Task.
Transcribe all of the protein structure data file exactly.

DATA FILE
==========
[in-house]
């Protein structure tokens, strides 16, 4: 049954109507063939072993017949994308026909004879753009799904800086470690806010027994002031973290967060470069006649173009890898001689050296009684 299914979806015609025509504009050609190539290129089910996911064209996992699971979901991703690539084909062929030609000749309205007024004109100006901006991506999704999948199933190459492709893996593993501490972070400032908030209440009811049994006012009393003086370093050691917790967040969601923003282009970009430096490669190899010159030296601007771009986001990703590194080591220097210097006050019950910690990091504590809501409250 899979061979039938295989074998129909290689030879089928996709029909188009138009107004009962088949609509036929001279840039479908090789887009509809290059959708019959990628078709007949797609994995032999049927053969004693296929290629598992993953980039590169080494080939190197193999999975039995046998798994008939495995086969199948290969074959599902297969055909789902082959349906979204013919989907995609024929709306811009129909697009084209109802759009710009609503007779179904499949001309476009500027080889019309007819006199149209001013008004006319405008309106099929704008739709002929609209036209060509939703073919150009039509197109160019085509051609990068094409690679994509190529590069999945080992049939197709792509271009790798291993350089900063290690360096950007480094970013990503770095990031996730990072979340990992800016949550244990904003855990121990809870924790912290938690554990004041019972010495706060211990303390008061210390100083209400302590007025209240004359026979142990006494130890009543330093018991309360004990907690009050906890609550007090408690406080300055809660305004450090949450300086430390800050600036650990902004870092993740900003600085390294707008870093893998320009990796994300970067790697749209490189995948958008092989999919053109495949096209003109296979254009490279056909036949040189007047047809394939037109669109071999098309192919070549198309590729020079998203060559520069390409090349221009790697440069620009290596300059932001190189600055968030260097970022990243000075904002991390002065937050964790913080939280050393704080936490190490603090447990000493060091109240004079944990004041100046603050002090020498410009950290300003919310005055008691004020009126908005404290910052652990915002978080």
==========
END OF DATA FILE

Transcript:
[in-house]
């Protein structure tokens, strides 16, 4: 049954109507063939072993017949994308026909004879753009799904800086470690806010027994002031973290967060470069006649173009890898001689050296009684 299914979806015609025509504009050609190539290129089910996911064209996992699971979901991703690539084909062929030609000749309205007024004109100006901006991506999704999948199933190459492709893996593993501490972070400032908030209440009811049994006012009393003086370093050691917790967040969601923003282009970009430096490669190899010159030296601007771009986001990703590194080591220097210097006050019950910690990091504590809501409250 899979061979039938295989074998129909290689030879089928996709029909188009138009107004009962088949609509036929001279840039479908090789887009509809290059959708019959990628078709007949797609994995032999049927053969004693296929290629598992993953980039590169080494080939190197193999999975039995046998798994008939495995086969199948290969074959599902297969055909789902082959349906979204013919989907995609024929709306811009129909697009084209109802759009710009609503007779179904499949001309476009500027080889019309007819006199149209001013008004006319405008309106099929704008739709002929609209036209060509939703073919150009039509197109160019085509051609990068094409690679994509190529590069999945080992049939197709792509271009790798291993350089900063290690360096950007480094970013990503770095990031996730990072979340990992800016949550244990904003855990121990809870924790912290938690554990004041019972010495706060211990303390008061210390100083209400302590007025209240004359026979142990006494130890009543330093018991309360004990907690009050906890609550007090408690406080300055809660305004450090949450300086430390800050600036650990902004870092993740900003600085390294707008870093893998320009990796994300970067790697749209490189995948958008092989999919053109495949096209003109296979254009490279056909036949040189007047047809394939037109669109071999098309192919070549198309590729020079998203060559520069390409090349221009790697440069620009290596300059932001190189600055968030260097970022990243000075904002991390002065937050964790913080939280050393704080936490190490603090447990000493060091109240004079944990004041100046603050002090020498410009950290300003919310005055008691004020009126908005404290910052652990915002978080």